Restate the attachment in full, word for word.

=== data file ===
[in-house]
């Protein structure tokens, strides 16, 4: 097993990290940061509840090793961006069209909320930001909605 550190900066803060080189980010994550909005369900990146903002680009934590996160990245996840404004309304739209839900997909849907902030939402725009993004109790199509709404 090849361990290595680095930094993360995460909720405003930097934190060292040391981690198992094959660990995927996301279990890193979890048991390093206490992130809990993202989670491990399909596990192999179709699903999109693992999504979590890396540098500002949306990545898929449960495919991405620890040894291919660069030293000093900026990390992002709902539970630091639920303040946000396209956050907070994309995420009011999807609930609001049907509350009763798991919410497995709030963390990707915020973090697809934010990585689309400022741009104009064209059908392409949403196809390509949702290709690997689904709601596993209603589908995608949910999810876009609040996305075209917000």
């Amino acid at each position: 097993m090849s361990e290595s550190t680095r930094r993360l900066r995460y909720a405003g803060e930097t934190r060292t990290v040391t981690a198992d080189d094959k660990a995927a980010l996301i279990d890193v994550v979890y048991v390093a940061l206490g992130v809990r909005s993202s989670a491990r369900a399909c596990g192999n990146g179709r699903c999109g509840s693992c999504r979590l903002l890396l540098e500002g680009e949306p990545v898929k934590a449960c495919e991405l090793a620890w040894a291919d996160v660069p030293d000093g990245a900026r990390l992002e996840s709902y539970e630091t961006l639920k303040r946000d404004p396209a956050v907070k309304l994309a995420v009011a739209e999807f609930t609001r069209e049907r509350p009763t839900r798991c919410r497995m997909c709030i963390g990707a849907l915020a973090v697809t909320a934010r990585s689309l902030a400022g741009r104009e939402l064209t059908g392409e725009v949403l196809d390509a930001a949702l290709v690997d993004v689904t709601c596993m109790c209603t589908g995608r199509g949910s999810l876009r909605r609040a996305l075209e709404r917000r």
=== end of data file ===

[in-house]
């Protein structure tokens, strides 16, 4: 097993990290940061509840090793961006069209909320930001909605 550190900066803060080189980010994550909005369900990146903002680009934590996160990245996840404004309304739209839900997909849907902030939402725009993004109790199509709404 090849361990290595680095930094993360995460909720405003930097934190060292040391981690198992094959660990995927996301279990890193979890048991390093206490992130809990993202989670491990399909596990192999179709699903999109693992999504979590890396540098500002949306990545898929449960495919991405620890040894291919660069030293000093900026990390992002709902539970630091639920303040946000396209956050907070994309995420009011999807609930609001049907509350009763798991919410497995709030963390990707915020973090697809934010990585689309400022741009104009064209059908392409949403196809390509949702290709690997689904709601596993209603589908995608949910999810876009609040996305075209917000």
């Amino acid at each position: 097993m090849s361990e290595s550190t680095r930094r993360l900066r995460y909720a405003g803060e930097t934190r060292t990290v040391t981690a198992d080189d094959k660990a995927a980010l996301i279990d890193v994550v979890y048991v390093a940061l206490g992130v809990r909005s993202s989670a491990r369900a399909c596990g192999n990146g179709r699903c999109g509840s693992c999504r979590l903002l890396l540098e500002g680009e949306p990545v898929k934590a449960c495919e991405l090793a620890w040894a291919d996160v660069p030293d000093g990245a900026r990390l992002e996840s709902y539970e630091t961006l639920k303040r946000d404004p396209a956050v907070k309304l994309a995420v009011a739209e999807f609930t609001r069209e049907r509350p009763t839900r798991c919410r497995m997909c709030i963390g990707a849907l915020a973090v697809t909320a934010r990585s689309l902030a400022g741009r104009e939402l064209t059908g392409e725009v949403l196809d390509a930001a949702l290709v690997d993004v689904t709601c596993m109790c209603t589908g995608r199509g949910s999810l876009r909605r609040a996305l075209e709404r917000r």